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Income Inequality, Reciprocity And Public Good Provision: An Experimental Analysis

  • Andre Hofmeyr
  • Justine Burns
  • Martine Visser

This paper analyses the impact of income inequality on public good provision in an experimental setting. A sample of secondary school students were recruited to participate in a simple linear public goods game where income heterogeneity was introduced by providing participants with unequal token endowments. The results show that endowment heterogeneity does not have any significant impact on contributions to the public good, and that consistent with models of reciprocity, low and high endowment players contribute the same fraction of their endowment to the public pool. Moreover, individuals appear to adjust their contributions in order to maintain a fair share rule. Copyright (c) 2007 The Authors; Journal compilation (c) 2007 Economic Society of South Africa.

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File URL: http://www.blackwell-synergy.com/doi/abs/10.1111/j.1813-6982.2007.00127.x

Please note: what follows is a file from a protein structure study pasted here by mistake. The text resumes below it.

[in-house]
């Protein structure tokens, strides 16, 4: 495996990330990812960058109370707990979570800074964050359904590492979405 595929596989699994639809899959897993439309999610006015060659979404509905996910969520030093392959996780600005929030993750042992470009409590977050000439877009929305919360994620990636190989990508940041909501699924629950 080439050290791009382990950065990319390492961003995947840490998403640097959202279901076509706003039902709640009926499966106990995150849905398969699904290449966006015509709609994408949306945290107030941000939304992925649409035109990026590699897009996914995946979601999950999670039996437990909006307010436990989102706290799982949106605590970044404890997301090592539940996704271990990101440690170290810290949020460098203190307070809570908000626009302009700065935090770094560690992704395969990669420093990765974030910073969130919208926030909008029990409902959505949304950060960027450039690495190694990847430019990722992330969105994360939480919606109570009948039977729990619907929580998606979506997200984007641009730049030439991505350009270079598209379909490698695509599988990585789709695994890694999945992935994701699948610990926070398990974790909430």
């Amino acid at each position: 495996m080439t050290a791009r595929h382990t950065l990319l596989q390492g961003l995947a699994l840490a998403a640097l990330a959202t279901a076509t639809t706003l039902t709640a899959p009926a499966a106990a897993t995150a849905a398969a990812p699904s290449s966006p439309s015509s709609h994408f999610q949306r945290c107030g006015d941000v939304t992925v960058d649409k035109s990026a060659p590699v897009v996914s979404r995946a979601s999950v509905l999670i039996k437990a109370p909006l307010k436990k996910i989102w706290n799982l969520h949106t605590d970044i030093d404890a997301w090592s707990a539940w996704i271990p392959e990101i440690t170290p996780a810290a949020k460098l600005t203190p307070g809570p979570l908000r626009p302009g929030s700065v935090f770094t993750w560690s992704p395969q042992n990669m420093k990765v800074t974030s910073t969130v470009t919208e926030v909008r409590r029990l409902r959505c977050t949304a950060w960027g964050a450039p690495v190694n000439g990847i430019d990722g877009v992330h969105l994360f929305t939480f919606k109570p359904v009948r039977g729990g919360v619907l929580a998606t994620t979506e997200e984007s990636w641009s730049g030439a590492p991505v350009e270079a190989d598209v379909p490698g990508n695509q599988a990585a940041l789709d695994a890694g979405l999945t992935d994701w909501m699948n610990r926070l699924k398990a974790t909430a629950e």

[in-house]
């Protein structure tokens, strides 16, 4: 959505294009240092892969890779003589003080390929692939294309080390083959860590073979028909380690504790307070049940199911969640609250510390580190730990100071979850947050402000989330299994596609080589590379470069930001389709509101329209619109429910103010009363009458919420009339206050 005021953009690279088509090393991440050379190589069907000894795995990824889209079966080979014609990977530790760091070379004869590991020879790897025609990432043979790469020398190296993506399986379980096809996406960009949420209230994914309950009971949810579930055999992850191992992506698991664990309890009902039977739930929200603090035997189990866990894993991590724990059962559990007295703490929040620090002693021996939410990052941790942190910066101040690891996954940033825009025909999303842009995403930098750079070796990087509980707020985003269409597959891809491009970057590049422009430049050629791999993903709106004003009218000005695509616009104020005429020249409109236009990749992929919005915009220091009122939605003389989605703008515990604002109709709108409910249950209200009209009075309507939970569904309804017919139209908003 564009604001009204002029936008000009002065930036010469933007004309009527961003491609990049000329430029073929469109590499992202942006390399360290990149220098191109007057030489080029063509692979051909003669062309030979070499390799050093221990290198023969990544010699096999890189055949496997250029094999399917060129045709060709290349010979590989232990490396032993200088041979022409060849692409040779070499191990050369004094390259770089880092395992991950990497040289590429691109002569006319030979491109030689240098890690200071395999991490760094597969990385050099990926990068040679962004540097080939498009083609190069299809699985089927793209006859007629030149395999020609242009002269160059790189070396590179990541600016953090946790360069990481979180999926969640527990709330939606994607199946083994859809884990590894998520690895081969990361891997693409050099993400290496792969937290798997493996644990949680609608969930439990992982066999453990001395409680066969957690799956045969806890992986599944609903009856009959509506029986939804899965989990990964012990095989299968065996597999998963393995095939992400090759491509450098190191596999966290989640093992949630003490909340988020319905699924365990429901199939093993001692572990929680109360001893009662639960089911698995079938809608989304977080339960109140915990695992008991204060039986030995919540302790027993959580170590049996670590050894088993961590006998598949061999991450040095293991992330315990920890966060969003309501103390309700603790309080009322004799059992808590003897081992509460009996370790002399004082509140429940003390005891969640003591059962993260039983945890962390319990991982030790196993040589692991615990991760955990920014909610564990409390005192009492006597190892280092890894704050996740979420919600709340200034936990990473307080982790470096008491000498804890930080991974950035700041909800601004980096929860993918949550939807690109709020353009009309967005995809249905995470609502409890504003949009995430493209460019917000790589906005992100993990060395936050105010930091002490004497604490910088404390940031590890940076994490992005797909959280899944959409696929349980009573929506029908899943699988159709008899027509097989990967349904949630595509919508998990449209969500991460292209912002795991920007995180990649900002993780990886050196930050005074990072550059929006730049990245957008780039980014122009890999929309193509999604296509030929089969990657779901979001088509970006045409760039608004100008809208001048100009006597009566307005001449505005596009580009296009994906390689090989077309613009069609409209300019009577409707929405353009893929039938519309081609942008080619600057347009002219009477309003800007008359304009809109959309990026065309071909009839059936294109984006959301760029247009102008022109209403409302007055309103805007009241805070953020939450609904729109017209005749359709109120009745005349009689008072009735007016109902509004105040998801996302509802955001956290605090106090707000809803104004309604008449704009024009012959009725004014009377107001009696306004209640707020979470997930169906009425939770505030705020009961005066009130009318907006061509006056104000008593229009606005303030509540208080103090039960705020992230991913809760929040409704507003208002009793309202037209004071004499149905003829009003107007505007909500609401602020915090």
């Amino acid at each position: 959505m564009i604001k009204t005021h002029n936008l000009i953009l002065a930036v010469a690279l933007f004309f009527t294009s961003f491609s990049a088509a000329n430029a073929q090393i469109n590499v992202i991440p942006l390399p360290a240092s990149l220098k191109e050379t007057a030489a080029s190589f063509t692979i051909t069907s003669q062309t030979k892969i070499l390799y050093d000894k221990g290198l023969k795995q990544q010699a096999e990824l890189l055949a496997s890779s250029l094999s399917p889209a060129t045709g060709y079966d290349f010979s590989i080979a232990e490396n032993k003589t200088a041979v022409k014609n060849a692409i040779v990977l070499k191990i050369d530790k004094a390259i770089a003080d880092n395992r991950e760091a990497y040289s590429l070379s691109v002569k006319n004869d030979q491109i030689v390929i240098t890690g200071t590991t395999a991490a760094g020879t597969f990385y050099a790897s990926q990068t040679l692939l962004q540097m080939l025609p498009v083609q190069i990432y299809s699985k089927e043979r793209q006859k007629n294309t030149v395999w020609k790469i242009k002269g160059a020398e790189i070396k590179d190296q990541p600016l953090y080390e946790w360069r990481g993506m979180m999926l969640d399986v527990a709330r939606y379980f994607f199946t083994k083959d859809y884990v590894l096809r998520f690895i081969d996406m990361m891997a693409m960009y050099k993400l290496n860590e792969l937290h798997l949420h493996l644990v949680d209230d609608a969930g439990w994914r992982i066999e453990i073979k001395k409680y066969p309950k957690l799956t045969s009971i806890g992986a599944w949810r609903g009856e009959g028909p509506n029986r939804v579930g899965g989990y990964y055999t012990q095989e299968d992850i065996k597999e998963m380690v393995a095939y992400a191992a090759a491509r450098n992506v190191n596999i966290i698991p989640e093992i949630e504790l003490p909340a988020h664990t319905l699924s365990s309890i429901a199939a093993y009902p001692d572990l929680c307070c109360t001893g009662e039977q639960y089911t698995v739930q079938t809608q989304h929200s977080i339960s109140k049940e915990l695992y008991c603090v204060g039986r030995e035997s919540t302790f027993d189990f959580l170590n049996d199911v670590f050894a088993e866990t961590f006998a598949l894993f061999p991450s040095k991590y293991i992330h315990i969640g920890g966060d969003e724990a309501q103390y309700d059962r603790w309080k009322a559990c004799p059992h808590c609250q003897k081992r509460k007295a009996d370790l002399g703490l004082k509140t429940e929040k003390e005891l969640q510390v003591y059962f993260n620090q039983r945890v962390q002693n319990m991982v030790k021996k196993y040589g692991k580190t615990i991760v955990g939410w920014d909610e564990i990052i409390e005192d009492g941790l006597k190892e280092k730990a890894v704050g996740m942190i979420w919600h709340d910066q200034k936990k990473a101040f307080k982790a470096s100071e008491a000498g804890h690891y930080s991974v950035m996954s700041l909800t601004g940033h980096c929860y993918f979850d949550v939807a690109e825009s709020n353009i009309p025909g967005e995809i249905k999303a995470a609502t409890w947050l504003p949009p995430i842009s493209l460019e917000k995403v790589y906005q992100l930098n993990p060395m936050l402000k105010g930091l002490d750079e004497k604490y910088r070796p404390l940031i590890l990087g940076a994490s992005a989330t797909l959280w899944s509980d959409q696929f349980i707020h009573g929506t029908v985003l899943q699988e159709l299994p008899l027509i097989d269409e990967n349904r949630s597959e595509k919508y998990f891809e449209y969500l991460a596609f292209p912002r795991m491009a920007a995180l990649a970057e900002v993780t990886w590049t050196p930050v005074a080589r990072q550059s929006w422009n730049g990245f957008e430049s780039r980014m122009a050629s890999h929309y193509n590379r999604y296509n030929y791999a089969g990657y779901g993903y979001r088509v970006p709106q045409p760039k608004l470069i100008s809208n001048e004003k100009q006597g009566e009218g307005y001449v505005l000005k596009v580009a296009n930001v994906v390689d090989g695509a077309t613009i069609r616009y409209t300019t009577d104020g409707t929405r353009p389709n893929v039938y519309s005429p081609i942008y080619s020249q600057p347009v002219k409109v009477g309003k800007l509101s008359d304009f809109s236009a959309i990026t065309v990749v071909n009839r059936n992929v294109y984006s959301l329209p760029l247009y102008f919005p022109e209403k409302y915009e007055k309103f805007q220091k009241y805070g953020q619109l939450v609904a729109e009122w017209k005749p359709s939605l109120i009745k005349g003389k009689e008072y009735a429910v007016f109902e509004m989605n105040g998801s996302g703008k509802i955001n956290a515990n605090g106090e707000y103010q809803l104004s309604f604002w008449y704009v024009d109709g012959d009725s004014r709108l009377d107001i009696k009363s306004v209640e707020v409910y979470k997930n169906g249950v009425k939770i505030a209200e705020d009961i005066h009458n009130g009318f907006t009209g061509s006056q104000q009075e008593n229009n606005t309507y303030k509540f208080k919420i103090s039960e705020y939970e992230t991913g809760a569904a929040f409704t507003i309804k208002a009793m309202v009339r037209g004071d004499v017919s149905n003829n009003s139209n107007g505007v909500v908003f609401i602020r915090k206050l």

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Article provided by Economic Society of South Africa in its journal South African Journal of Economics.

Volume (Year): 75 (2007)
Issue (Month): 3 (09)
Pages: 508-520

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Handle: RePEc:bla:sajeco:v:75:y:2007:i:3:p:508-520
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  1. Andreoni, James, 1988. "Why free ride? : Strategies and learning in public goods experiments," Journal of Public Economics, Elsevier, vol. 37(3), pages 291-304, December.
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  18. Elinor Ostrom, 2000. "Collective Action and the Evolution of Social Norms," Journal of Economic Perspectives, American Economic Association, vol. 14(3), pages 137-158, Summer.
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